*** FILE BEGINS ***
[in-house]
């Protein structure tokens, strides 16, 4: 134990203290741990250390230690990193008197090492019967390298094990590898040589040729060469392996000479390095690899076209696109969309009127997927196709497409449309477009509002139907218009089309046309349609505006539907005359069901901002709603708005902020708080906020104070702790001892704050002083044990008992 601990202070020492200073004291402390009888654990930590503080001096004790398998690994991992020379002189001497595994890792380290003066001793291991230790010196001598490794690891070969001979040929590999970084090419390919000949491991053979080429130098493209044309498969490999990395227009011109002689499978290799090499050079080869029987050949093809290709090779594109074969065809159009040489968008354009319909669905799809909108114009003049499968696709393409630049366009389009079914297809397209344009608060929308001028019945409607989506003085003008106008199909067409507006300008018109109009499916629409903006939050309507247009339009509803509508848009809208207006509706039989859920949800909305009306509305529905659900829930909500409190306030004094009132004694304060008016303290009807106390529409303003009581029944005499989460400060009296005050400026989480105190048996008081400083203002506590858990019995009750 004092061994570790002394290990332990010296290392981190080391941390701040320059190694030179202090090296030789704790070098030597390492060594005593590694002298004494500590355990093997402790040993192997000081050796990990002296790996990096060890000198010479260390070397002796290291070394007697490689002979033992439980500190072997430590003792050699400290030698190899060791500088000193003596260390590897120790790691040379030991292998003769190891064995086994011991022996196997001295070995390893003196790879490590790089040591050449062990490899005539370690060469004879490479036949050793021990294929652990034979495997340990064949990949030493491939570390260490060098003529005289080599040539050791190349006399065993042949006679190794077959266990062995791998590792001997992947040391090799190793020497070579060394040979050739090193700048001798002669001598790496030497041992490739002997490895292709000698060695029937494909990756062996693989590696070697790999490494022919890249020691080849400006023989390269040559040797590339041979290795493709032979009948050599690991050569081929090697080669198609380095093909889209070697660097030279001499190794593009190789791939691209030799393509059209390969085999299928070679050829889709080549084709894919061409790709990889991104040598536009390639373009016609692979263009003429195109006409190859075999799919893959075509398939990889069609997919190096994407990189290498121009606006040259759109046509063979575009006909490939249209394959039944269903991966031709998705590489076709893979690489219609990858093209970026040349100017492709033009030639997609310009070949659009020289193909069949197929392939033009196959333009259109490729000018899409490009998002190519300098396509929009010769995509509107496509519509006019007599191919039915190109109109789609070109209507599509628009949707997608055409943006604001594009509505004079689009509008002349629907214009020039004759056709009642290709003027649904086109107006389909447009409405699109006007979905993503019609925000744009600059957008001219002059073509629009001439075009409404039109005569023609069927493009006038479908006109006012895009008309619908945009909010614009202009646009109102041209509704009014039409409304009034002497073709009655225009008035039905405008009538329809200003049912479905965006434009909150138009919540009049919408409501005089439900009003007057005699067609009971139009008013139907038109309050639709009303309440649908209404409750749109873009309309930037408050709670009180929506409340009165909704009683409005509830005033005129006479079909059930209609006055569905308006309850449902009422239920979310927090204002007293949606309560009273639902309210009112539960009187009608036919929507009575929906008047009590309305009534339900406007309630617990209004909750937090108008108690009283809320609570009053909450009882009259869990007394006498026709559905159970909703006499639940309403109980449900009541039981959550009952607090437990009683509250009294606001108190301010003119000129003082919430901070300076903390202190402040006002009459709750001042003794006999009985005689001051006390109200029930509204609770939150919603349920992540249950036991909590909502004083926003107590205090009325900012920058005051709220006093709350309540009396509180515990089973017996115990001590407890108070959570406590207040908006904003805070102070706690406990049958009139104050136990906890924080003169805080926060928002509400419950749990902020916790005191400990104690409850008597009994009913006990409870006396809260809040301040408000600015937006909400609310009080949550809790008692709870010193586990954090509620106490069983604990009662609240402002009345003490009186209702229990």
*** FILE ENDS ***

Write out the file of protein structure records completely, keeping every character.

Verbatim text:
[in-house]
């Protein structure tokens, strides 16, 4: 134990203290741990250390230690990193008197090492019967390298094990590898040589040729060469392996000479390095690899076209696109969309009127997927196709497409449309477009509002139907218009089309046309349609505006539907005359069901901002709603708005902020708080906020104070702790001892704050002083044990008992 601990202070020492200073004291402390009888654990930590503080001096004790398998690994991992020379002189001497595994890792380290003066001793291991230790010196001598490794690891070969001979040929590999970084090419390919000949491991053979080429130098493209044309498969490999990395227009011109002689499978290799090499050079080869029987050949093809290709090779594109074969065809159009040489968008354009319909669905799809909108114009003049499968696709393409630049366009389009079914297809397209344009608060929308001028019945409607989506003085003008106008199909067409507006300008018109109009499916629409903006939050309507247009339009509803509508848009809208207006509706039989859920949800909305009306509305529905659900829930909500409190306030004094009132004694304060008016303290009807106390529409303003009581029944005499989460400060009296005050400026989480105190048996008081400083203002506590858990019995009750 004092061994570790002394290990332990010296290392981190080391941390701040320059190694030179202090090296030789704790070098030597390492060594005593590694002298004494500590355990093997402790040993192997000081050796990990002296790996990096060890000198010479260390070397002796290291070394007697490689002979033992439980500190072997430590003792050699400290030698190899060791500088000193003596260390590897120790790691040379030991292998003769190891064995086994011991022996196997001295070995390893003196790879490590790089040591050449062990490899005539370690060469004879490479036949050793021990294929652990034979495997340990064949990949030493491939570390260490060098003529005289080599040539050791190349006399065993042949006679190794077959266990062995791998590792001997992947040391090799190793020497070579060394040979050739090193700048001798002669001598790496030497041992490739002997490895292709000698060695029937494909990756062996693989590696070697790999490494022919890249020691080849400006023989390269040559040797590339041979290795493709032979009948050599690991050569081929090697080669198609380095093909889209070697660097030279001499190794593009190789791939691209030799393509059209390969085999299928070679050829889709080549084709894919061409790709990889991104040598536009390639373009016609692979263009003429195109006409190859075999799919893959075509398939990889069609997919190096994407990189290498121009606006040259759109046509063979575009006909490939249209394959039944269903991966031709998705590489076709893979690489219609990858093209970026040349100017492709033009030639997609310009070949659009020289193909069949197929392939033009196959333009259109490729000018899409490009998002190519300098396509929009010769995509509107496509519509006019007599191919039915190109109109789609070109209507599509628009949707997608055409943006604001594009509505004079689009509008002349629907214009020039004759056709009642290709003027649904086109107006389909447009409405699109006007979905993503019609925000744009600059957008001219002059073509629009001439075009409404039109005569023609069927493009006038479908006109006012895009008309619908945009909010614009202009646009109102041209509704009014039409409304009034002497073709009655225009008035039905405008009538329809200003049912479905965006434009909150138009919540009049919408409501005089439900009003007057005699067609009971139009008013139907038109309050639709009303309440649908209404409750749109873009309309930037408050709670009180929506409340009165909704009683409005509830005033005129006479079909059930209609006055569905308006309850449902009422239920979310927090204002007293949606309560009273639902309210009112539960009187009608036919929507009575929906008047009590309305009534339900406007309630617990209004909750937090108008108690009283809320609570009053909450009882009259869990007394006498026709559905159970909703006499639940309403109980449900009541039981959550009952607090437990009683509250009294606001108190301010003119000129003082919430901070300076903390202190402040006002009459709750001042003794006999009985005689001051006390109200029930509204609770939150919603349920992540249950036991909590909502004083926003107590205090009325900012920058005051709220006093709350309540009396509180515990089973017996115990001590407890108070959570406590207040908006904003805070102070706690406990049958009139104050136990906890924080003169805080926060928002509400419950749990902020916790005191400990104690409850008597009994009913006990409870006396809260809040301040408000600015937006909400609310009080949550809790008692709870010193586990954090509620106490069983604990009662609240402002009345003490009186209702229990």